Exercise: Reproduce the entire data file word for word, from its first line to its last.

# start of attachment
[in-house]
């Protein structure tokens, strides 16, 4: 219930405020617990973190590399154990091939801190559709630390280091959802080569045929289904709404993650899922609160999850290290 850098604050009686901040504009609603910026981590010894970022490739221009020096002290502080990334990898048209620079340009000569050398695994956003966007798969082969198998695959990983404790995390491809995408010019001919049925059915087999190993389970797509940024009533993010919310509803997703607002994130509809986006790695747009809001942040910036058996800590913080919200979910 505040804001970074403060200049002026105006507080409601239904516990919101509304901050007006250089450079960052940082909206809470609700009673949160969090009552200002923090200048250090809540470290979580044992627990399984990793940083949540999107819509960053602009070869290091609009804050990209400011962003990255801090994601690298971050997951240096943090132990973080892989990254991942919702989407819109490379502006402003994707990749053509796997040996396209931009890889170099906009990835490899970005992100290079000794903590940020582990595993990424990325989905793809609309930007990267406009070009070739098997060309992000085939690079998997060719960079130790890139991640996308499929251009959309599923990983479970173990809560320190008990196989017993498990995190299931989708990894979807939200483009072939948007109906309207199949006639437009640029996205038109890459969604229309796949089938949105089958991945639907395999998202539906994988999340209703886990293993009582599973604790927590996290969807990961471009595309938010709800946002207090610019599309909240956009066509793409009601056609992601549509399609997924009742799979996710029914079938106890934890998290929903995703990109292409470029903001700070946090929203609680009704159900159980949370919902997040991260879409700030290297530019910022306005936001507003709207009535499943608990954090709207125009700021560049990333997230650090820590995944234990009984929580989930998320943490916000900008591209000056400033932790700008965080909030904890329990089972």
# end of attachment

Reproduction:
[in-house]
């Protein structure tokens, strides 16, 4: 219930405020617990973190590399154990091939801190559709630390280091959802080569045929289904709404993650899922609160999850290290 850098604050009686901040504009609603910026981590010894970022490739221009020096002290502080990334990898048209620079340009000569050398695994956003966007798969082969198998695959990983404790995390491809995408010019001919049925059915087999190993389970797509940024009533993010919310509803997703607002994130509809986006790695747009809001942040910036058996800590913080919200979910 505040804001970074403060200049002026105006507080409601239904516990919101509304901050007006250089450079960052940082909206809470609700009673949160969090009552200002923090200048250090809540470290979580044992627990399984990793940083949540999107819509960053602009070869290091609009804050990209400011962003990255801090994601690298971050997951240096943090132990973080892989990254991942919702989407819109490379502006402003994707990749053509796997040996396209931009890889170099906009990835490899970005992100290079000794903590940020582990595993990424990325989905793809609309930007990267406009070009070739098997060309992000085939690079998997060719960079130790890139991640996308499929251009959309599923990983479970173990809560320190008990196989017993498990995190299931989708990894979807939200483009072939948007109906309207199949006639437009640029996205038109890459969604229309796949089938949105089958991945639907395999998202539906994988999340209703886990293993009582599973604790927590996290969807990961471009595309938010709800946002207090610019599309909240956009066509793409009601056609992601549509399609997924009742799979996710029914079938106890934890998290929903995703990109292409470029903001700070946090929203609680009704159900159980949370919902997040991260879409700030290297530019910022306005936001507003709207009535499943608990954090709207125009700021560049990333997230650090820590995944234990009984929580989930998320943490916000900008591209000056400033932790700008965080909030904890329990089972």